Topsy Turvy

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Herrengasse, the main drag here in Graz is covered by a web of upsidedown Christmas trees.

Right before I left the U.S. all the morning talk show were extolling the virtues of upsidedown Christmas trees. You can put more and bigger presents underneat them. You can purchase the artificial tree with a stand at the top... oh wait, it's at the bottom. Or you can buy a traditional tree and just hang it from the ceiling to take up less floor space and fit, even more presents, underneath. Are you starting to see a trend here?

I've ready and heard, and read, some complaints about this. Apperently Graz does something new and different every year, but for everyone, including myself when I first saw them, I was a little surprised at this level of "artsy fartsy."

So, I was a little shocked that such blatant commercialisim would hit Europe, so early.

But when I saw them at night... I changed my mind.

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Herrengasse is turned into a grand ballroom. The trees become the chandaliers. People dance around crunching on discarded maroni (chestnut) shells and toasting with a mug of warmed mulled wine.


Night image, courtesy of Graz Tourist Board.


St. Nick and his sidekick

Ok, since my scary devil on the street experience I've been able to find out more details about what it all means. Apparently, what I saw - a little early for St. Nick's day - were Krampus.

On the evening of St. Nicholas day (December 5th) we were invited to an Austrian household to experience this tradition. We drank tea, sang songs along with a guitar awaiting the arrival of St. Nicholas. We heard a knock at the door.... in came a man dressed like a bishop and his helper (Krampus). Generally Krampus didn't used to look like such a Hollywood version of the Devils I saw. But he is supposed to be dark, hairy, horny, mischievous and with a long red tongue.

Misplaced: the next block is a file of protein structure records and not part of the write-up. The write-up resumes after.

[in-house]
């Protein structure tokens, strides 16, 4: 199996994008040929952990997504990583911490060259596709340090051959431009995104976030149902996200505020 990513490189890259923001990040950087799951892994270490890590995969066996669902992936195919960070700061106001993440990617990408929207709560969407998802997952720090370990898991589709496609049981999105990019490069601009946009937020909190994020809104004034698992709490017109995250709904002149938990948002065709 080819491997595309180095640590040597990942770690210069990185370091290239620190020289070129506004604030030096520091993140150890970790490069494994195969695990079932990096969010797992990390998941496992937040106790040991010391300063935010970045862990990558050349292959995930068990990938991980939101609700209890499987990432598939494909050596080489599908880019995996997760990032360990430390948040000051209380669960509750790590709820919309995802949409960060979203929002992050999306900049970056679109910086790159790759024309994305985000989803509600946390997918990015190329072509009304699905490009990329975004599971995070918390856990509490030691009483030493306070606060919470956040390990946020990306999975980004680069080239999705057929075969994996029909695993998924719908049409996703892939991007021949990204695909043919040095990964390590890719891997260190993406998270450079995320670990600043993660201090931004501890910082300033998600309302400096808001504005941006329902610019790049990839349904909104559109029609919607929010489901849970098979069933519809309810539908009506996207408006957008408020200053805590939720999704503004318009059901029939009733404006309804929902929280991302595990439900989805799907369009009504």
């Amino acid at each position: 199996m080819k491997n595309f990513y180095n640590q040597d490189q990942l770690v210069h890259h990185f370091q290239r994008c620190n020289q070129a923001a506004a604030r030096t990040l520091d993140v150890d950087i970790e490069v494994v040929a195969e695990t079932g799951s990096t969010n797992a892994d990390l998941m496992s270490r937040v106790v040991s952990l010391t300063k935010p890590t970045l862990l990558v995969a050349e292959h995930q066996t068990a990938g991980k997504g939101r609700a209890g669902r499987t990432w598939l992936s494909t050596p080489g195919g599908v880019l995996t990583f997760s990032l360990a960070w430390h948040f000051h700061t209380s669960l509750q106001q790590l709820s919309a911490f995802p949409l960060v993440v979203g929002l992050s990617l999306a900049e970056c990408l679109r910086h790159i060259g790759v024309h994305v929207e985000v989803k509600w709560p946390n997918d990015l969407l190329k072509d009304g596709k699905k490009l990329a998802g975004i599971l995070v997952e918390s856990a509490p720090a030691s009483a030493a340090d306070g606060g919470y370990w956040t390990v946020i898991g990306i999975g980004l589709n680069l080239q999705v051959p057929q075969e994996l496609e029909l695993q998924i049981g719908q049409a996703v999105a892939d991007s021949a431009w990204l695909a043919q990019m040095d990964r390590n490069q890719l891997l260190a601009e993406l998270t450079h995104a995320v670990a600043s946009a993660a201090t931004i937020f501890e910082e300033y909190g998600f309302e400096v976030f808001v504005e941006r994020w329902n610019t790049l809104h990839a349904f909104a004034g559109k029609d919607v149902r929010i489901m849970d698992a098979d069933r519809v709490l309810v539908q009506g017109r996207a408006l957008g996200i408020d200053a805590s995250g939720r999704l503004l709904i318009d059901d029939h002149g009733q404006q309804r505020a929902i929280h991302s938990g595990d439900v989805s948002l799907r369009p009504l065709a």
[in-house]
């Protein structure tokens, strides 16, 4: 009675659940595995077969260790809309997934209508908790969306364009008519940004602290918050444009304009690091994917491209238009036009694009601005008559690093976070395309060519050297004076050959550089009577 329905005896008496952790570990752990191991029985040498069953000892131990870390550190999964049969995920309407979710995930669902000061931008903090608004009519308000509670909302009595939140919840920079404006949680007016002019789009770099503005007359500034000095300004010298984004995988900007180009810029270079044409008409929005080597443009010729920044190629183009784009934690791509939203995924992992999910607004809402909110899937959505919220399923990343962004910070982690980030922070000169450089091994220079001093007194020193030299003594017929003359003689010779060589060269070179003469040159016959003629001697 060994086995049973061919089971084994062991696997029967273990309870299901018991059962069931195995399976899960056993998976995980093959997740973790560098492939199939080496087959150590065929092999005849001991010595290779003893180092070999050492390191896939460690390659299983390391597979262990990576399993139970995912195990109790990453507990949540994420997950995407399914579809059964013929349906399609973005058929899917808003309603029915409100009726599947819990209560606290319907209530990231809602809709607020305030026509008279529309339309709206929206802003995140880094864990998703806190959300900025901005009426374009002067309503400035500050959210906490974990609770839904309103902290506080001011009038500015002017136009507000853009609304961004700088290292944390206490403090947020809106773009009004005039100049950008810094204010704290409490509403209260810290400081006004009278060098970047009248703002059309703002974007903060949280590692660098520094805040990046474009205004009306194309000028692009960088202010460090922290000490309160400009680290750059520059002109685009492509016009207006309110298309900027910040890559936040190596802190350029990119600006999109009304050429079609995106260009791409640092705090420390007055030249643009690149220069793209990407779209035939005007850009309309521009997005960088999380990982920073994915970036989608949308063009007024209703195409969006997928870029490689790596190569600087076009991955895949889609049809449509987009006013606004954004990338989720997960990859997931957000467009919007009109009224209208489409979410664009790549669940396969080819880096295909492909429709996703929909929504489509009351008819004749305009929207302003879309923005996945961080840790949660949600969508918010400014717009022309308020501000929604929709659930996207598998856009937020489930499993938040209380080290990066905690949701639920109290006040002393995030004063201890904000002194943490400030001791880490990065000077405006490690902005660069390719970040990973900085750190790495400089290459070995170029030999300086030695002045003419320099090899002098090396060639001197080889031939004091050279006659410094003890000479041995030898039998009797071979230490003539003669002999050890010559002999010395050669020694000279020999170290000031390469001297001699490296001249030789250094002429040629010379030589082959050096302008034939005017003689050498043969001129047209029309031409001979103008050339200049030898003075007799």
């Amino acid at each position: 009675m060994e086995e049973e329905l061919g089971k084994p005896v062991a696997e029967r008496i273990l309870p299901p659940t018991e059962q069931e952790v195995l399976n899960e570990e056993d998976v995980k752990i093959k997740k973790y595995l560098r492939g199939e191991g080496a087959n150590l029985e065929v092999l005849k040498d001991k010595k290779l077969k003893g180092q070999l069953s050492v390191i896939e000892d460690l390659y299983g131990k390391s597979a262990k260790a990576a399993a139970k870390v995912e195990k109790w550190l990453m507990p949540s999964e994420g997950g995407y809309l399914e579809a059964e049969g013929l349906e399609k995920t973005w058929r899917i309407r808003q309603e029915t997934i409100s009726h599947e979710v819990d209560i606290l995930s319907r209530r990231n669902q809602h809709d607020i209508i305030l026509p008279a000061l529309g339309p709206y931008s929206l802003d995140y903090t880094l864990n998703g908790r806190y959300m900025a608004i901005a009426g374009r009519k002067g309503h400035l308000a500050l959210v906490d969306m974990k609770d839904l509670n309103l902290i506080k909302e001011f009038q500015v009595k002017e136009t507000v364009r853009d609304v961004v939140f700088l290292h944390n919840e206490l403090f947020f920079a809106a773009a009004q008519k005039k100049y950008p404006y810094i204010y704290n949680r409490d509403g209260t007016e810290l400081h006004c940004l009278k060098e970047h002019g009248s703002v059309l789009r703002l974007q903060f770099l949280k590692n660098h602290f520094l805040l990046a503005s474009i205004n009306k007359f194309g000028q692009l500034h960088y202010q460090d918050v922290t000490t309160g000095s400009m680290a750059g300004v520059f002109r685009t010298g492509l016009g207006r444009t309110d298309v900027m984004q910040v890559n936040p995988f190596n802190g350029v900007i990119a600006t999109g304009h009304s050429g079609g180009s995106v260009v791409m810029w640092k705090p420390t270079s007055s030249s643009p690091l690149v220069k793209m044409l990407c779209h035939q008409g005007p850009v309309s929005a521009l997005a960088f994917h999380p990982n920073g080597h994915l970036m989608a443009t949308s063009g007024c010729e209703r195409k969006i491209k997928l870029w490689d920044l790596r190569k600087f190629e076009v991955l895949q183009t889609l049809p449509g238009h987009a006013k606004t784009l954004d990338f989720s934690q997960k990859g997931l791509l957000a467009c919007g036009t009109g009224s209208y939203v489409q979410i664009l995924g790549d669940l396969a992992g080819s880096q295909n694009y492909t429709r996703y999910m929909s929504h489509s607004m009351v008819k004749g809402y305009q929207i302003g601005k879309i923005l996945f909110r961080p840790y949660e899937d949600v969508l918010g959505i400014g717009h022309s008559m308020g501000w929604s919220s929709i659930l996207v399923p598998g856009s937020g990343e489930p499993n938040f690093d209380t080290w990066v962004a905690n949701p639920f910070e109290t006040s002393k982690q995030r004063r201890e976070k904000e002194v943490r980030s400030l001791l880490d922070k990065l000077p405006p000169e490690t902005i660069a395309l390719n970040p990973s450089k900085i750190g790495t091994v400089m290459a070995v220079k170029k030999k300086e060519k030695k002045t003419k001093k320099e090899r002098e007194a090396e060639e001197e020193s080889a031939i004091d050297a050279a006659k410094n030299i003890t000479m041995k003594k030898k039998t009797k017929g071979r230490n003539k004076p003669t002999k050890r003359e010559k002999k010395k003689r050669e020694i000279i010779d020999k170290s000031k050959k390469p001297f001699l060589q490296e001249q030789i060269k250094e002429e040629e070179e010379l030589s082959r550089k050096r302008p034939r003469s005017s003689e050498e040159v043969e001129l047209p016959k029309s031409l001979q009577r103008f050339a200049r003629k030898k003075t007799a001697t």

When the door opened Tortellino ran towards it. When he saw the golden robe and pointy hat, he ran right back to the safety of my legs. St. Nicholas read a prayer mentioning the name of every child and noting if they had been good or bad. If they had been bad, the Krampus would give them a little tap on the head with a birch tree branch (nobody was bad during this visit). If they were good, St. Nicholas gave them a red bag with their name on it filled with nuts and fruit (and candy and chocolates).

Then, every child was blessed and the visit ended with the kids tearing their sacks open and St. Nicholas and the Krampus leaving the home.
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This week, we celebrate the Italian Santa Lucia on the 13th - I still have to find out what that is all about. It was so automatic when I was a little girl but now that I'm a parent I need to find out all the details so that Tortellino can experience the full holiday.

In Europe December is one feast day after the other - through mid-January - so they really do feel like Holidays with something different to celebrate every week. In the US kids just have Thanksgiving and Christmas day.


The Running of the Devils

Last night, I was rushing through Graz to meet hubby and the tortellino. I shot down Burgergasse and got to Tummel platz. There, I started seeing a crowd and hearing horrible sounds - I thought they were really bad street musicians pounding on pots and pans with wooden sppons.